Saturday, February 22, 2014

The Right Place at the Right Time

You hear a lot of people say, I was at the wrong place at the wrong time, but there is the flip side to that expression which is the RIGHT place at the RIGHT time and that is what happened to me at the New World supermarket in Hokitika, New Zealand.  I only needed apples....and to tell you the truth, I didn’t even really need them, but I had gone 4 days without seeing a proper supermarket and eating fresh fruit.  For me, that is enough to justify a stop at the supermarket.  However, I knew very well, that I wouldn’t come out with just apples, especially with the hunger I’ve had recently and entering right at suppertime.

Front row parking.....

I parked my bike outside New World, one of the 3 chains of supermarkets I’ve encountered here in New Zealand.  I like this chain because they have a fabulous bulk section, specials on their artisan breads (if you hit the bakery after 5pm), and free wifi…and I mean free as in you wouldn’t have to purchase anything nor ask for a little voucher card like at other places.  Really, you could, and I have, just stand outside and use their wireless.  Having said that, it is no surprise these supermarkets are hit heavily by backpackers, buying their dinners for the night, and stocking up on groceries for the following days.  Inside, it is common to see tour cyclists leaning against the pastry windows on their smart phones, backpackers on the bench by the carts checking emails…It is quite a sight to see! These places are happening, yet I didn’t expect to have such an eventful trip to the supermarket when I first pulled into town early this evening.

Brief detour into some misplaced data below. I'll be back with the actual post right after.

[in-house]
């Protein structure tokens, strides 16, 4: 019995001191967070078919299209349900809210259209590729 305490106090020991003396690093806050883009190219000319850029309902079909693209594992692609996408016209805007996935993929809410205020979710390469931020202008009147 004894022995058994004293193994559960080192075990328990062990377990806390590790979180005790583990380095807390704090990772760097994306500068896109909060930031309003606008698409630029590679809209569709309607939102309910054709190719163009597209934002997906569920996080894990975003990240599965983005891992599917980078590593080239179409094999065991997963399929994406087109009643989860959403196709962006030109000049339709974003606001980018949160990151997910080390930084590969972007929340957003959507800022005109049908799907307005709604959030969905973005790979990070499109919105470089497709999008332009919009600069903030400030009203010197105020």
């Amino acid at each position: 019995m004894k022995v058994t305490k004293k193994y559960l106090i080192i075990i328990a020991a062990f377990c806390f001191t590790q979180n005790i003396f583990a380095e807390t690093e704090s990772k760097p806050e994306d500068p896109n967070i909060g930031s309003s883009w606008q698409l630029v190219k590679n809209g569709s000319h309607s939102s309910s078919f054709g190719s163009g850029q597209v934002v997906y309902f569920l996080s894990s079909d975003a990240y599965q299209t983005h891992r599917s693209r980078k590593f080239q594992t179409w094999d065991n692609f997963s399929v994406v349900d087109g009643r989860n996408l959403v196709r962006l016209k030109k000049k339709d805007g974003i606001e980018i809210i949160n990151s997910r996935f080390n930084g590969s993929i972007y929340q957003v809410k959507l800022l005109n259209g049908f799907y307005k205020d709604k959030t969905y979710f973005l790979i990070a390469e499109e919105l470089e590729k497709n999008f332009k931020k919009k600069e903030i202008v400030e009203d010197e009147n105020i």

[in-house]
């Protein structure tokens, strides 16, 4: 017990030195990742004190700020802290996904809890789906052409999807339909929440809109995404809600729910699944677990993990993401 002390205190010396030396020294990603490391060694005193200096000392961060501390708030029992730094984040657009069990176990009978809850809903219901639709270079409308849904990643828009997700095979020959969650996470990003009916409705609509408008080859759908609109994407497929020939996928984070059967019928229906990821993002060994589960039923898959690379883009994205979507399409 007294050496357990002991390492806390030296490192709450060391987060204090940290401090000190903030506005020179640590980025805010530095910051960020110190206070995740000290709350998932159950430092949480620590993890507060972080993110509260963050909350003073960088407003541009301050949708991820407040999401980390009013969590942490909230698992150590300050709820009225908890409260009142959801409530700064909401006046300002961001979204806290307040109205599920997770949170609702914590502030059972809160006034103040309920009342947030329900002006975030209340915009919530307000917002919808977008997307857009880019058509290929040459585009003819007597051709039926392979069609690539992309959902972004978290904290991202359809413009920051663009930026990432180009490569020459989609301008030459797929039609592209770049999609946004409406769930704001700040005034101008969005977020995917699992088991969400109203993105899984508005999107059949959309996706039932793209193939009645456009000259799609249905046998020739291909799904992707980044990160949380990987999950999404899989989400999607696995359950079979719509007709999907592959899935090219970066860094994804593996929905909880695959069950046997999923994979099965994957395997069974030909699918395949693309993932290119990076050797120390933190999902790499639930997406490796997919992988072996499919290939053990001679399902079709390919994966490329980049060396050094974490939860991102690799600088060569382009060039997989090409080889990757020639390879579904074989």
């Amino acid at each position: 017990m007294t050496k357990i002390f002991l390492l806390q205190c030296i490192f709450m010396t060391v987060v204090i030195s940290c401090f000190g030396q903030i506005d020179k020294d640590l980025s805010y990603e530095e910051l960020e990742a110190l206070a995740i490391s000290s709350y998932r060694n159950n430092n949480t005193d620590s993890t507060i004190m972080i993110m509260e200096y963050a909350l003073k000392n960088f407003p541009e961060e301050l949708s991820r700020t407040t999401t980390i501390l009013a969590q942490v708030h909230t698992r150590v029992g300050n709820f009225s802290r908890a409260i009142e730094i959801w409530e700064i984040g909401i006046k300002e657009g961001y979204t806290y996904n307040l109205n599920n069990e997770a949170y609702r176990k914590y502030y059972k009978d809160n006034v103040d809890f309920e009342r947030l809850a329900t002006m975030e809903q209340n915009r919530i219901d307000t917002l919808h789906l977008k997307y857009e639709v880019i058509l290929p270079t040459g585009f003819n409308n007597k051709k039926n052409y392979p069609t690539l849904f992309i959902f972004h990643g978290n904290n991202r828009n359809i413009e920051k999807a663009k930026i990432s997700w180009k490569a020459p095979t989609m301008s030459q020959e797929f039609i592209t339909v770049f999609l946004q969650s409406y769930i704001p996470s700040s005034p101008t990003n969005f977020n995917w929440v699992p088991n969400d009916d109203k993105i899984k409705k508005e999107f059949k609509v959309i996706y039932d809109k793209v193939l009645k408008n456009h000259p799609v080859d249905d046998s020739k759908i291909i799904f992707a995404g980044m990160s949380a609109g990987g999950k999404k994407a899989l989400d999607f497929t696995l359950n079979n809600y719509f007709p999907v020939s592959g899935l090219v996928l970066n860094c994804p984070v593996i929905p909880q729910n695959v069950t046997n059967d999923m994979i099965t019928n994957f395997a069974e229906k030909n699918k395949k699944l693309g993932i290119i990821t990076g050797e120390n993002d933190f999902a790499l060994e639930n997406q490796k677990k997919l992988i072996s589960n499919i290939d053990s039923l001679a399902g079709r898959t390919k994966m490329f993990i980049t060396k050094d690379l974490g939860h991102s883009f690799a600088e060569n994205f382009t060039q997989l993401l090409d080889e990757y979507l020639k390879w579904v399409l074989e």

I was due at my host’s house in Hokitika, friends-of-friends from Oregon, the Zuckerman’s.  In fact, I had called from a local gallery to say that I was heading up. Their house was 20 km from town, due east of my route and I had told them I would be there in about an hour.  I passed the supermarket at first and didn’t stop, but at the following round about I turned around.  I have very little self-control these days….

I didn’t even make it into the supermarket before my first encounter.  I parked my bike outside next to two other loaded touring bikes.  Coming towards me was a young lady.  I asked her if she was traveling alone and indeed she was.  She was young solo tour cyclist number three for me.  After going 4 years without ever encountering one, she was my third in 3 days.  Johanna, 21, was Swedish touring the south island on her own although she had just the other guy with her and they were going to head over a mountain pass together.  Impressive.  Of course, we got a picture together.  She hadn’t ever seen another solo woman touring and I told her about the other two I had recently encountered.